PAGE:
“I told you I wasn’t going to give you a lecture”–Gus smiled–“and I’m not. But I would like to share something with you.” Gus took a small Bible from his back pocket and opened it. Then he handed it to Spike. “Read Romans twelve twenty-one. Read it out loud.”

Spike took the book from Gus’s outstretched hand and located the passage. “Do not be overcome by evil, but overcome evil with good.”

“Do you have any thoughts on the meaning of that scripture?” Gus asked.

“Forgive instead of trying to get even. Is that what it means?”

“That’s pretty close,” Gus said.

“So you want me to forgive Todd and forget about revenge?”

“You’ll have to decide for yourself when you’re ready to forgive Todd. But I’m going to ask you to do something–something I think will make a big difference.”

“That’s the kind of thing my parents say just before they tell me to do something I don’t want to do.”

“I want you to promise to pray for Todd every day for a week. I’m not talking about a sissy prayer like ‘God bless Todd.’ I’m taking about a big-man prayer. I want you to ask God to bless Todd, to grant him good health and happiness. Ask God to look with favor on Todd and take care of all his needs.”

“Can I ask God to give Todd what he deserves?”

“Only if you’re asking God to give you what you deserve as well.”

“Okay,” Spike said after thinking about it for a while. “I’ll try what you said, but I don’t think it will make any difference. I don’t think Todd will ever change.”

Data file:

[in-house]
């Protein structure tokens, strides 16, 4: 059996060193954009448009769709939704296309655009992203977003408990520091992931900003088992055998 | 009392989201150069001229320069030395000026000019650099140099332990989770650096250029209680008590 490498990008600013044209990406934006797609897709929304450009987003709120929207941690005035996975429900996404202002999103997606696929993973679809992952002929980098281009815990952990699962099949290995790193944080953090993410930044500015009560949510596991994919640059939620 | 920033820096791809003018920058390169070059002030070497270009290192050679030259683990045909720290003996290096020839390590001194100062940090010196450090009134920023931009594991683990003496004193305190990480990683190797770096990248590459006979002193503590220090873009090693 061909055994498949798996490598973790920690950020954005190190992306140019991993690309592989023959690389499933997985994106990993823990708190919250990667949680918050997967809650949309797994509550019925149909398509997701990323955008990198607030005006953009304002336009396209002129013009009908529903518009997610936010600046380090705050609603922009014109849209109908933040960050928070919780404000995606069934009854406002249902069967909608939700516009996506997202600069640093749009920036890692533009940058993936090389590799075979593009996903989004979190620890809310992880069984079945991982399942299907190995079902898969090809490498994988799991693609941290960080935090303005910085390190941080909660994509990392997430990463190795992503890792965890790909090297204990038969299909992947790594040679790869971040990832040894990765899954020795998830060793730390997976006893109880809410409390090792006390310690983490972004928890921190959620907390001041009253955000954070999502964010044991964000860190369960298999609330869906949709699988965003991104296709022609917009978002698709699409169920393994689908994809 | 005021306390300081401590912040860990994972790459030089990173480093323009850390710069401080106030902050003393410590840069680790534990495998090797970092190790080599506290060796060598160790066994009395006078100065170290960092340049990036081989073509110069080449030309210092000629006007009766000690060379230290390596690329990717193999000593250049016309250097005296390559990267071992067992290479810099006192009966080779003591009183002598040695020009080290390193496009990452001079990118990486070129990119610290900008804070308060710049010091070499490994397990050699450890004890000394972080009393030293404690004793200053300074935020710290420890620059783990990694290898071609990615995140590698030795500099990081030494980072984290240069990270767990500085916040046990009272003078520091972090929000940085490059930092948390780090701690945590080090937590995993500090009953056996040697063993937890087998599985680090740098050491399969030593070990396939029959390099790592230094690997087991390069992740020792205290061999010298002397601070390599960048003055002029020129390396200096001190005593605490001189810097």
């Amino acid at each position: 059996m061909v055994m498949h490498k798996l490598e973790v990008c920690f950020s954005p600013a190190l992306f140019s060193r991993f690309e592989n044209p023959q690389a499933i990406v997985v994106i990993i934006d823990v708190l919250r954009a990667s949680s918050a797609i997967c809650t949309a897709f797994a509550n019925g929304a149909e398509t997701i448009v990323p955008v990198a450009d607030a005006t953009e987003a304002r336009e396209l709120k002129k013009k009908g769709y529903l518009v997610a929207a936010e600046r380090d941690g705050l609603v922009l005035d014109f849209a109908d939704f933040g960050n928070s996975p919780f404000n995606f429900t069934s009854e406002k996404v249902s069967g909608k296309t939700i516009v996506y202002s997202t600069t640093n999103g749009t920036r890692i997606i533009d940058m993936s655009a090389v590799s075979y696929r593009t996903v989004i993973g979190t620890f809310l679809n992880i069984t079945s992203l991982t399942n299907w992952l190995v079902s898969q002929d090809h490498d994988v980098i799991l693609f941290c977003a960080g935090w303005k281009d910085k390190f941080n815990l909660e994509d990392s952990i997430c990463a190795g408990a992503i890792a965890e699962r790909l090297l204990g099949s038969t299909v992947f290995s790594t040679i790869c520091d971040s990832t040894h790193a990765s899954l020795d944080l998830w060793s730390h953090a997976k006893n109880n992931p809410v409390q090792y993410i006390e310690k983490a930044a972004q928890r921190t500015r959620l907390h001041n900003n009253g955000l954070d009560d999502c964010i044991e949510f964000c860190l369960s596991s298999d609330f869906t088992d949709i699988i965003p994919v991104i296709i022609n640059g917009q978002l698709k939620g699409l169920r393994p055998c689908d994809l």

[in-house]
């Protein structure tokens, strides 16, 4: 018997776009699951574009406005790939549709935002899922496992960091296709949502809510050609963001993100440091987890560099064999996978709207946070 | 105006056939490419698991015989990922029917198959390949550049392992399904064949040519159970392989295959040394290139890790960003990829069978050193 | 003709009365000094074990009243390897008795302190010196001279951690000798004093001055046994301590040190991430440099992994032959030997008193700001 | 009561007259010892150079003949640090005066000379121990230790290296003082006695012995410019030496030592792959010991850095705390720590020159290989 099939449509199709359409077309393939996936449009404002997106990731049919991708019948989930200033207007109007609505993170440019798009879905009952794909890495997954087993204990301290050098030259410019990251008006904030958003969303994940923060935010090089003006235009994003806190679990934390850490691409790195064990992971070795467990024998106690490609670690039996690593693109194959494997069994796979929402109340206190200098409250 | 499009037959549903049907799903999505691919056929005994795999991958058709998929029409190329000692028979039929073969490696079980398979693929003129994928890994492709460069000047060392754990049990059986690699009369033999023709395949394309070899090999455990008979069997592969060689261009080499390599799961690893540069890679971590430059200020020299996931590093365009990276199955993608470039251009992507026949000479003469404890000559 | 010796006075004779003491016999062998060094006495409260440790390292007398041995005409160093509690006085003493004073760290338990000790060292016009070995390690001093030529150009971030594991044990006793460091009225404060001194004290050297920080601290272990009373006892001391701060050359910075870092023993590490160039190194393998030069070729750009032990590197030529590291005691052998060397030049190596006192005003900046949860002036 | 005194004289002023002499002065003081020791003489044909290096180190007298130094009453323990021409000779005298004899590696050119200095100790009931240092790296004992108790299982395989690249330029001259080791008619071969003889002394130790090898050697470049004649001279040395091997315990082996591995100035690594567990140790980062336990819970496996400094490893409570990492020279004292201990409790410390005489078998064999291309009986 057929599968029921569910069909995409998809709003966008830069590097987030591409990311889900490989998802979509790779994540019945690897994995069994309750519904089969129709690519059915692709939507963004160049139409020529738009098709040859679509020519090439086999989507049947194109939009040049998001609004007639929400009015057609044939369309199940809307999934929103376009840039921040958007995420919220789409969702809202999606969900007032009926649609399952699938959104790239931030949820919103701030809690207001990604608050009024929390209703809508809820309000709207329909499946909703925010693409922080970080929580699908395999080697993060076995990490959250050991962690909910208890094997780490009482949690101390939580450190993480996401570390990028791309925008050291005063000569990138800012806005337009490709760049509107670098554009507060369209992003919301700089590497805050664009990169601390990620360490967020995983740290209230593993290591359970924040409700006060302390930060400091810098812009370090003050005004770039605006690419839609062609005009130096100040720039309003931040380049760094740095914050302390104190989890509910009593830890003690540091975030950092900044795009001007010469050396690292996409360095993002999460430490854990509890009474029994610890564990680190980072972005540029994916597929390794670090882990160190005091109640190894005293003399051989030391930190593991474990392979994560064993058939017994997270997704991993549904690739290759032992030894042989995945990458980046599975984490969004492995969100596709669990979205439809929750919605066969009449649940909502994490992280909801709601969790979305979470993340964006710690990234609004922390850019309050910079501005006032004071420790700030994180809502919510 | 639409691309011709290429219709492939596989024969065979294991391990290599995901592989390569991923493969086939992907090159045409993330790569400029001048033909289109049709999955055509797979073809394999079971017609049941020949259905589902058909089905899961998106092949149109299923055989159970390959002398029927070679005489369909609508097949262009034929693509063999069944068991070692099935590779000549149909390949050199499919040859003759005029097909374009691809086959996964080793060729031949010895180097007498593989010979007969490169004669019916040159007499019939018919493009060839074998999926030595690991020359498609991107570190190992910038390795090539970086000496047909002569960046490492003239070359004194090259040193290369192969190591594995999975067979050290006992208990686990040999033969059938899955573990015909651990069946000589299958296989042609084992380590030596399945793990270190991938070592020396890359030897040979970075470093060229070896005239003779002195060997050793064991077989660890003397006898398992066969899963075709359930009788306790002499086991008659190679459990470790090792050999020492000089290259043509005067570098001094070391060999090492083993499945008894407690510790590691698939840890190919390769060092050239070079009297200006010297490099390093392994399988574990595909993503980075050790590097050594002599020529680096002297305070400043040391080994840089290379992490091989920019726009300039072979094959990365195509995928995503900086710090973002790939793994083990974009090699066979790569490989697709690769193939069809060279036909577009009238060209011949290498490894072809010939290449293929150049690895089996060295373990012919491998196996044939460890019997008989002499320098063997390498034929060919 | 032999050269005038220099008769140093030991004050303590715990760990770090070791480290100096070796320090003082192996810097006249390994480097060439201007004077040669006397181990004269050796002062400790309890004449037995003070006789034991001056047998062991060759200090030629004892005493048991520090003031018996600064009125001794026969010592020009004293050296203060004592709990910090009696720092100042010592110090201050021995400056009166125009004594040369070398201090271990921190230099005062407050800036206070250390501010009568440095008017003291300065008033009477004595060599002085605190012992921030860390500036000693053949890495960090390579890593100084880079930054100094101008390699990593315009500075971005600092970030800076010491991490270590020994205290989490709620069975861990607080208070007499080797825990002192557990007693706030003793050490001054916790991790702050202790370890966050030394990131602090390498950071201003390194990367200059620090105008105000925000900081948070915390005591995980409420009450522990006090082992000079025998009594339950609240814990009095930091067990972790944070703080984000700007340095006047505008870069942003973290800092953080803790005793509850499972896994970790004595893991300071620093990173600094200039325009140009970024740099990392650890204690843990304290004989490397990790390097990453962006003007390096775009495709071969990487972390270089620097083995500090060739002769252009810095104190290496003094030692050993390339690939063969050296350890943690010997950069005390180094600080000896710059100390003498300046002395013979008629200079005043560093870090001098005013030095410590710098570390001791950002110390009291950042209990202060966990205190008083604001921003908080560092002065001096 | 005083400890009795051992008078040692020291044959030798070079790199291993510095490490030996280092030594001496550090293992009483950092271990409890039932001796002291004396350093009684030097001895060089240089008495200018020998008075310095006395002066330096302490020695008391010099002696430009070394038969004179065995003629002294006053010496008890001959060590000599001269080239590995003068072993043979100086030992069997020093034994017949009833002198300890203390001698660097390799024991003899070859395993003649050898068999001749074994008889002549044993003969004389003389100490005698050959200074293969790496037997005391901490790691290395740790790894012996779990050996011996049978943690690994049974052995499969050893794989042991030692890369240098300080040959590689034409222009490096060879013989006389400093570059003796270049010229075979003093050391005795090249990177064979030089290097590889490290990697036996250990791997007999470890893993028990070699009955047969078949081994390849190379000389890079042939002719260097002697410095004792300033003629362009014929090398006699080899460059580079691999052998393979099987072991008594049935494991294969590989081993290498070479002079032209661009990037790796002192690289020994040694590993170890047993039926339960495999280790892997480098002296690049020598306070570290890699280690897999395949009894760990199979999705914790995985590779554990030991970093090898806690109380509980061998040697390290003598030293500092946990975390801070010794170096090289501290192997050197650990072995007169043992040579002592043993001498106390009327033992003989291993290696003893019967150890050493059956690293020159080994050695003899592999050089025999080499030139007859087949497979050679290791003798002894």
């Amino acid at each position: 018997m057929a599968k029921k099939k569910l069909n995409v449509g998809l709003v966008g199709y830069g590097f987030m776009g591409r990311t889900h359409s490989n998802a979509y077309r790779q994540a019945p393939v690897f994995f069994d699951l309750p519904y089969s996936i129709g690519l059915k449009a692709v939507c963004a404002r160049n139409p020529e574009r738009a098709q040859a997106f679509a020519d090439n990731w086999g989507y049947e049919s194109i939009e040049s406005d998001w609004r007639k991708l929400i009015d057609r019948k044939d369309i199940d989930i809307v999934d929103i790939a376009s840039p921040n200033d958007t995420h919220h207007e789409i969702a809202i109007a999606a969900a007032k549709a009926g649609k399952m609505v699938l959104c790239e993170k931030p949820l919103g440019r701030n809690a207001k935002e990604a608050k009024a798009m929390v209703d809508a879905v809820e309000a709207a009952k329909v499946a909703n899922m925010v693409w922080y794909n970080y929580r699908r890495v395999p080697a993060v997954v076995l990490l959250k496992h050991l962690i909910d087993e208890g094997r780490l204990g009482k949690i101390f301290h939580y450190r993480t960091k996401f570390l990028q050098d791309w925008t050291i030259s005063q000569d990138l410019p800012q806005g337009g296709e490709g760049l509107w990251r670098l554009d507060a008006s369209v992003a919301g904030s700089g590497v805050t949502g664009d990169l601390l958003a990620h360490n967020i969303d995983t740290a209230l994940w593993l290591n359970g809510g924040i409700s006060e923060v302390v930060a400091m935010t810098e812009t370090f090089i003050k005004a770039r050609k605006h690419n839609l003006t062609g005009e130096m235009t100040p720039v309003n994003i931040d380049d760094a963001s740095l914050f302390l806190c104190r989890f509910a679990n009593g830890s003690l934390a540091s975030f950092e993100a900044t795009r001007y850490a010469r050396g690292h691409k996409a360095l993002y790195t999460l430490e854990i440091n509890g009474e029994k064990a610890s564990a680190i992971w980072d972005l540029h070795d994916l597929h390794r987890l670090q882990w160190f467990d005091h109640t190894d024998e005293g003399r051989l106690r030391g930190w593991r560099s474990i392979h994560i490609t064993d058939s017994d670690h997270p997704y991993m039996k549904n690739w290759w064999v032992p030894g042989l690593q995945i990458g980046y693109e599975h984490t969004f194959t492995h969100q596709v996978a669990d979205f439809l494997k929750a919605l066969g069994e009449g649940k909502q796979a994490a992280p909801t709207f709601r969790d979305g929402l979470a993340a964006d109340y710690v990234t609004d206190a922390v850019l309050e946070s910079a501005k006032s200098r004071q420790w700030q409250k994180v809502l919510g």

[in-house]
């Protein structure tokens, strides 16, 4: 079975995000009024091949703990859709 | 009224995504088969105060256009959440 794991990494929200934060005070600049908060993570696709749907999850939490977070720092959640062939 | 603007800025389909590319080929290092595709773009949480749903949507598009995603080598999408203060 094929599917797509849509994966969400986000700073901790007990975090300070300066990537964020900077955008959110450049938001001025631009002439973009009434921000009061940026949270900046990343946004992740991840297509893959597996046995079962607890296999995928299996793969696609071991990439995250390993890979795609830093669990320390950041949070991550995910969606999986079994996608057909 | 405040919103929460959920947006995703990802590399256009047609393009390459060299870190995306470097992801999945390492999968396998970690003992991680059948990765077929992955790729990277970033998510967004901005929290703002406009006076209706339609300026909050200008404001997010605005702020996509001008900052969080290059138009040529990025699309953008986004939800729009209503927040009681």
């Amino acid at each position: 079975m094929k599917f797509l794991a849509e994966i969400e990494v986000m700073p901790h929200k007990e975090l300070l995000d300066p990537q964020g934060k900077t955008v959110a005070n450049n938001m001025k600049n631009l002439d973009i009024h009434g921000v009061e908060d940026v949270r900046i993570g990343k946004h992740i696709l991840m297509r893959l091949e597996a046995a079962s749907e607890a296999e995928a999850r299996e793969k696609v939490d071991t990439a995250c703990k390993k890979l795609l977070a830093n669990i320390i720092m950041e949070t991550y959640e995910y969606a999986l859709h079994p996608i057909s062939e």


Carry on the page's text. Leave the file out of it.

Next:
“Let’s just wait and see what happens,” was all Gus said.

Of course, Gus wasn’t trying to change Todd. He was trying to change Spike. Later, Spike tells Gus that it is not easy to pray for someone and hate them at the same time. Spike begins to see Todd as a person, not as a bully. When he gives Todd a chance, Todd comes through to help in a tough situation. Through the process, Todd and Spike become friends.

Most of us realize that hatred and revenge are destructive behaviors–and yet, we engage in them anyway. We even justify what we are doing by saying, as Spike did, that the other person needs to be taught a lesson. When we spend hours ranting and raving or plotting against someone, we give that person great power over us. It is not they who are suffering, but us. We are the ones who are miserable, as the person we are angry with goes on in ignorant bliss.